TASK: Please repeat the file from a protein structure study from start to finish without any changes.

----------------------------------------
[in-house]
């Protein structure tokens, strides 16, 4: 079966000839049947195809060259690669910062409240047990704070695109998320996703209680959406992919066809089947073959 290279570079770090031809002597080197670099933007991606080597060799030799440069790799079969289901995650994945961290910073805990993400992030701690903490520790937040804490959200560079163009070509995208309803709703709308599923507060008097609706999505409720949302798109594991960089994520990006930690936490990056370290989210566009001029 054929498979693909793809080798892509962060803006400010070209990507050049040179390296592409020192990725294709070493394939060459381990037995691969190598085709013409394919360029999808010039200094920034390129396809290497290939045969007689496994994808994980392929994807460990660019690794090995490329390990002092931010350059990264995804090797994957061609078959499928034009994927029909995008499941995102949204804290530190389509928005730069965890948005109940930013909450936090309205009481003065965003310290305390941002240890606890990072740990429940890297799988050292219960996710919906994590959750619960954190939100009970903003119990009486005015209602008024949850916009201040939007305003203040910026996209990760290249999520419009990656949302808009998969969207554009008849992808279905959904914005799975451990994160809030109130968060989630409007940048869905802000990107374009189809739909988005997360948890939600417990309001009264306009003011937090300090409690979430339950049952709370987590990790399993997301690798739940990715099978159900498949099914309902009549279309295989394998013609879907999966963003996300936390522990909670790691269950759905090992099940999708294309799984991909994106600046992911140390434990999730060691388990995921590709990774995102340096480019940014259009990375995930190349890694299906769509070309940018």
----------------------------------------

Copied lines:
[in-house]
């Protein structure tokens, strides 16, 4: 079966000839049947195809060259690669910062409240047990704070695109998320996703209680959406992919066809089947073959 290279570079770090031809002597080197670099933007991606080597060799030799440069790799079969289901995650994945961290910073805990993400992030701690903490520790937040804490959200560079163009070509995208309803709703709308599923507060008097609706999505409720949302798109594991960089994520990006930690936490990056370290989210566009001029 054929498979693909793809080798892509962060803006400010070209990507050049040179390296592409020192990725294709070493394939060459381990037995691969190598085709013409394919360029999808010039200094920034390129396809290497290939045969007689496994994808994980392929994807460990660019690794090995490329390990002092931010350059990264995804090797994957061609078959499928034009994927029909995008499941995102949204804290530190389509928005730069965890948005109940930013909450936090309205009481003065965003310290305390941002240890606890990072740990429940890297799988050292219960996710919906994590959750619960954190939100009970903003119990009486005015209602008024949850916009201040939007305003203040910026996209990760290249999520419009990656949302808009998969969207554009008849992808279905959904914005799975451990994160809030109130968060989630409007940048869905802000990107374009189809739909988005997360948890939600417990309001009264306009003011937090300090409690979430339950049952709370987590990790399993997301690798739940990715099978159900498949099914309902009549279309295989394998013609879907999966963003996300936390522990909670790691269950759905090992099940999708294309799984991909994106600046992911140390434990999730060691388990995921590709990774995102340096480019940014259009990375995930190349890694299906769509070309940018």